A PRIVILEGED background, private schooling, and a network of
contacts are the key to getting an internship in Britain today, a
poll published by the Debrett's Foundation suggests.
Seventy-two per cent of "privileged" young British people said
that they had used family connections to obtain an internship.
Those who attended private schools were shown to be twice as likely
to get internships in London as children from state schools.
The chief executive of Debrett's, Joanne Milner, said that
nepotism was having a greater impact in Britain than ever before.
"Securing the right work-experience placement is difficult -
considerably more so if you don't have the right connections.
Nepotism isn't any more widespread than it was in the past, but it
has a greater impact today," she said.
Debrett's still publishes guides to etiquette, and its own rival
to Who's Who, listing distinguished figures in British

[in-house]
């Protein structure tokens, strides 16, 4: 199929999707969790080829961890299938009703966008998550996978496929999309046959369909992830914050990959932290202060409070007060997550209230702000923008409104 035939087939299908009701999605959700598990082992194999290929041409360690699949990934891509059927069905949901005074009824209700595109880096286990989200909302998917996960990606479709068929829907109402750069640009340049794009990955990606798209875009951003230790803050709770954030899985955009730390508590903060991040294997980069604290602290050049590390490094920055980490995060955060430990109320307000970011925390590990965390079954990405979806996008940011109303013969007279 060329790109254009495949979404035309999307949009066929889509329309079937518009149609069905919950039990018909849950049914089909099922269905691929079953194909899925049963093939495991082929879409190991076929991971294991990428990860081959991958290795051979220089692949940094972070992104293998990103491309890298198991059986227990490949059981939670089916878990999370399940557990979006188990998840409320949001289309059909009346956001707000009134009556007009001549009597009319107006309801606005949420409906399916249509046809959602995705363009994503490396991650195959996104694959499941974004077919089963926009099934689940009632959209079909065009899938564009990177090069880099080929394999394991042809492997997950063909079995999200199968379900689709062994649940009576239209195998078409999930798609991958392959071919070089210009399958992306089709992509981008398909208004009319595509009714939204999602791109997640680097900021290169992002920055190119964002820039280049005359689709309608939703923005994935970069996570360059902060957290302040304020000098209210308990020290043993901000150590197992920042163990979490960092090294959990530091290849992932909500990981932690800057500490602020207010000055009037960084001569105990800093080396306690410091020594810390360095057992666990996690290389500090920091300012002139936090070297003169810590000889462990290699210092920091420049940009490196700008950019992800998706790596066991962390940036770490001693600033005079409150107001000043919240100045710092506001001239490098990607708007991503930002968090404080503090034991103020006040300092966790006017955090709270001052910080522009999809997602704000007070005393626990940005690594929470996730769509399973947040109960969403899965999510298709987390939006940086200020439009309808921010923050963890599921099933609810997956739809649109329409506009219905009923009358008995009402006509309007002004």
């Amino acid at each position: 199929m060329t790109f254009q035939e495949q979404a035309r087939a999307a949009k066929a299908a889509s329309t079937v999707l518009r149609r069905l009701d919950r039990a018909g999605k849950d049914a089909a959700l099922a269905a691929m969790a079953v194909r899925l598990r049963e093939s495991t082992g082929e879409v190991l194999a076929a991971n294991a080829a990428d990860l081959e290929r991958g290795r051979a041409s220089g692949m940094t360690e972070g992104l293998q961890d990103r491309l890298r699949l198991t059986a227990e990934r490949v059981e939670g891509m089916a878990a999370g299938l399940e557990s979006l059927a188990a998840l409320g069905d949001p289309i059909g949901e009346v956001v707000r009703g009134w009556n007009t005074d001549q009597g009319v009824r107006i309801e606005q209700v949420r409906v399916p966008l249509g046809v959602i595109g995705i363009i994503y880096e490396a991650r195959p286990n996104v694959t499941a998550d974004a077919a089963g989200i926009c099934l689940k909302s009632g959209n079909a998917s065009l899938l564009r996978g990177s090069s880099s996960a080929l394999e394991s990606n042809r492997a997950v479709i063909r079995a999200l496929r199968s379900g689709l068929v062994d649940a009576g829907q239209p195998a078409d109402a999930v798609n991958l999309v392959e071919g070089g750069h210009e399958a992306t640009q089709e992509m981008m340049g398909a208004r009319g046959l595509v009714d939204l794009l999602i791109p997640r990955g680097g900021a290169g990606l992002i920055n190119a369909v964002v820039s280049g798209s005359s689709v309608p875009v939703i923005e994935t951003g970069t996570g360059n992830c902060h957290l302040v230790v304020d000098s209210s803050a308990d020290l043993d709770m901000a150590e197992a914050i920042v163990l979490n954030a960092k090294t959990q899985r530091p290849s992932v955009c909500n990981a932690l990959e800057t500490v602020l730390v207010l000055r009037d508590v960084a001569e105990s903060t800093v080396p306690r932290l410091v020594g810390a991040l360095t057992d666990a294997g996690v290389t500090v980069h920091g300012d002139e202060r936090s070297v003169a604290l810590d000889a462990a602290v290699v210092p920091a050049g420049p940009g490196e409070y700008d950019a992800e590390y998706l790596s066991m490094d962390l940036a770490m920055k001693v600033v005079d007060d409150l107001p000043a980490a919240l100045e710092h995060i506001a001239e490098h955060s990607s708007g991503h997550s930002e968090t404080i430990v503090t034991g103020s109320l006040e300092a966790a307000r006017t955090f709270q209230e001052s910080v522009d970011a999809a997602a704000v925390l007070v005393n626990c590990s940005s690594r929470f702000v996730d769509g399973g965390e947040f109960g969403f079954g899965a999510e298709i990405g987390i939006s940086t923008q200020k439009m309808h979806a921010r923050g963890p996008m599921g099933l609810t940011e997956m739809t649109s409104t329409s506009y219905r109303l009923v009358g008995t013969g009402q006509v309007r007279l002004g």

society. Its foundation is a charitable trust that seeks to give
high achievers from all backgrounds access to influential networks,
and to teach them the "soft skills" needed in the business
Based on a comprehensive study of more than 3000 young people
aged 16 to 25 - plus a further 2000 people aged 30-plus - the
report has been published to raise awareness of the inherent
problems with the current work-experience placement and internship
A quarter of those surveyed said that they thought the system
for getting internships and work experience was unfair; and the
same number thought that having a double-barrelled surname helped
to obtain a good position. One in five said that it mattered which
school you attended, and one in six said that the right accent
helped to get a good internship.
Getting a placement in London is seen to be the privilege of the
wealthy: a third of those from private schools obtained internships
in the capital - double the number from state schools. The most
significant reason for this was money, and nearly half said that
they and their families could not afford the costs associated with
travelling to or living in London.
Moving on from an internshipto a job is harder still. The
average graduate had to do seven placemwents before being offered a
full-time position. Some said that they had completed 15 different
The average pay for this "pre-career" placement is £100 a week,
but a gender pay-gap was found: men earned an average of £116 a
week, and women, at £88, earned 32 per cent less.